The days when sleepovers conjured up images of giggling teenage girls painting their toenails and talking about boys have pretty much gone the way of baby-doll pajamas.
These days, parents are routinely asked to make decisions about sleepovers with guest lists that include boys and girls. Sometimes it’s a closely supervised event at a school, church or synagogue. Sometimes it’s an invitation to a party at a friend’s house that extends to everyone spending the night.
Kim Estes, founder of Savvy Parents Safe Kids, says questions about sleepovers are the most common questions she gets from parents. She urges them to start thinking about the issue from the time a child is in kindergarten.
“Each parent has to weigh his or her comfort level and options,” she says. “You don’t have to be your kid’s friend. There are days you’re going to make decisions that are not popular.”
Estes cautions parents to ask specific questions about any sleepover: What is the plan (including details such as which movies will be shown, what games played, etc.)? Who is going to be there? What is the clear pick-up and drop-off time?
“I’m always shocked at the number of parents who just do the drop-off,” she says. “Get out of the car and go meet the parents.”
One option she suggests is a “half-sleepover.” “They can go, bring their sleeping bag, enjoy all the activities, the movie, the pizza. Then you pick them up.”
Amy Lang, Seattle-area parent and sexual health educator, suggests that option for parties at home. “Everybody [boys and girls] is together until midnight and then the boys go home—or everybody goes home.” She cautions that coed sleepovers in private homes carry some risk unless the parents are awake all night and in the room.
“I am pretty conservative when it comes to opportunities for sexual exploration,” Lang says. “Kids vary; groups of kids vary. But if my child were invited to a coed sleepover, I would probably say no.”
So would Margit Crane, author and ADD family coach. She says she remembers chaperoning high school kids years ago for a sleepover at her synagogue in the Los Angeles area. The boys and girls were in the same room, and the adults stayed up all night.
Today, she’s not a big fan of these kinds of events.
“I’m not a wait-for-marriage kind of person, but I am a wait-for-maturity kind of person,” she says. “Coed is just weird to me. I think you end up sending a message I don’t think you want to send.”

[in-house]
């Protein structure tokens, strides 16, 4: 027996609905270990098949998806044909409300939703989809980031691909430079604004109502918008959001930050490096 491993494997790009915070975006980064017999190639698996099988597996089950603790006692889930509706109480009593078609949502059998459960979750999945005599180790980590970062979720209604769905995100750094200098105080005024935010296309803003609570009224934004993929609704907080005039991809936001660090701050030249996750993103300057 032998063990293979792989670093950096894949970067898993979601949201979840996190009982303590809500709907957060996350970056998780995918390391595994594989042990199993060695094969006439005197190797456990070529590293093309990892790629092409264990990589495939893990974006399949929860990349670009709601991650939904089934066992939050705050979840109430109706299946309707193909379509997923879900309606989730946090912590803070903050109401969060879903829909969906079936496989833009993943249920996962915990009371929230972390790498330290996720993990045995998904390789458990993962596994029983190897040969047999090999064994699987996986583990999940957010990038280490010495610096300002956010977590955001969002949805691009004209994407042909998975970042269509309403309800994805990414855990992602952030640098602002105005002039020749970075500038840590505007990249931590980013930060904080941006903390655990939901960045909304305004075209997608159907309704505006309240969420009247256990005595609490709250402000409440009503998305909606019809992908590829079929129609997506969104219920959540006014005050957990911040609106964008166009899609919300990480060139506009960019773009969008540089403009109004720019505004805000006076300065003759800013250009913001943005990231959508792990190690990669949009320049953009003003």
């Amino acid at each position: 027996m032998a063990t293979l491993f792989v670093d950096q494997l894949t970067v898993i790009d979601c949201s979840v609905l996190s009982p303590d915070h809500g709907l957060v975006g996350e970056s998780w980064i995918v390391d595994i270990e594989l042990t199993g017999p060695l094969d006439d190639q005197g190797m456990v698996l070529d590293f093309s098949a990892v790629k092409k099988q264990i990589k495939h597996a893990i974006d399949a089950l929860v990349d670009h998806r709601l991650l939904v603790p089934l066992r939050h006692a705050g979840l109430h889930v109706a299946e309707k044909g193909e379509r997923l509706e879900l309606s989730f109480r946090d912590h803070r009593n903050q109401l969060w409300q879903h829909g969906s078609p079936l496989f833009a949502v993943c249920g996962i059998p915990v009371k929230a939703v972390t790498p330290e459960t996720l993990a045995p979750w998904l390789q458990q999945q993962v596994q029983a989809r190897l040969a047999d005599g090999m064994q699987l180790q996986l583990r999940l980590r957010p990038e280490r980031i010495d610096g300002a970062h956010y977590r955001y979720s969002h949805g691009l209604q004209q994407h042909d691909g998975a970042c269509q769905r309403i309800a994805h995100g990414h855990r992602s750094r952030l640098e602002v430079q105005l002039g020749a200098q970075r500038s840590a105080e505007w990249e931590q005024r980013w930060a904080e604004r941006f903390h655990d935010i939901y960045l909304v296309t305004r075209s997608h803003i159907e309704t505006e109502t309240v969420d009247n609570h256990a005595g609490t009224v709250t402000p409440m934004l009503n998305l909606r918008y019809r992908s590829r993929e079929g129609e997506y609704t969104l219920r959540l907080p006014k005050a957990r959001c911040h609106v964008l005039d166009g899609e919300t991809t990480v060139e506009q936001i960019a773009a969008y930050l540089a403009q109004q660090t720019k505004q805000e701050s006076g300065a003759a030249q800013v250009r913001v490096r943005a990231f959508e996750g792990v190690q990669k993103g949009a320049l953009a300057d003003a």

Estes agrees, particularly for kids under the age of 13 or 14. Organizations serving groups of children are sometimes magnets for predators, she says. “As a safety educator and a parent, I wouldn’t do it.”
Make sleepovers safe
Safety is a primary concern at the University Presbyterian Church in Seattle, where David Hallgren, pastor of children and family ministries, supervises an active youth program. Activities include occasional sleepovers at the church and off-campus retreats.
All activities adhere to clearly defined policies, such as never permitting one leader to be in a group by himself. A group of 30 may have five or six adult leaders. “There are some best practices for this kind of thing. We don’t do it any other way,” he says. “It’s for the protection of the adults, as well as the students.”
Each event involves registration forms, including family contacts, medical histories and other information. For a sleepover at the church, boys are in one wing and girls in the other. Adults are at the doors to make sure no one comes in or goes out. And there is a police officer on site.
“We’re in the U District. It’s different here at night than it is during the day,” Hallgren says. “The last thing we want is one of the kids out on the Ave at midnight.”
Find positive places
Although Lang urges caution, she is comfortable with closely supervised sleepovers sponsored by organizations, such as sports teams, schools or churches. The circumstances are entirely different, she says, not as relaxed or casual. And there is a price to be paid for breaking the rules—getting kicked off the team or being banned from future activities.
“I think these experiences for young people are really, really valuable for learning about community, about relationships, about friendships,” she says.
Hallgren says that at University Presbyterian, it’s important for students to see the church as more than a place for dressing up and going to church on Sunday. “It helps the students know that this is a place for them,” he says. “It’s a place that knows them, that understands them, that invites them.”
The retreats and sleepovers serve another purpose, he says. They can be a respite for students who are under daily pressure with homework, sports and activities.
“Giving them an overnight or a weekend retreat allows them to just be kids. They can come and run and play and laugh and sing and goof off,” he says. “It’s meaningful to them.”
Writer Elaine Bowers lives in Seattle.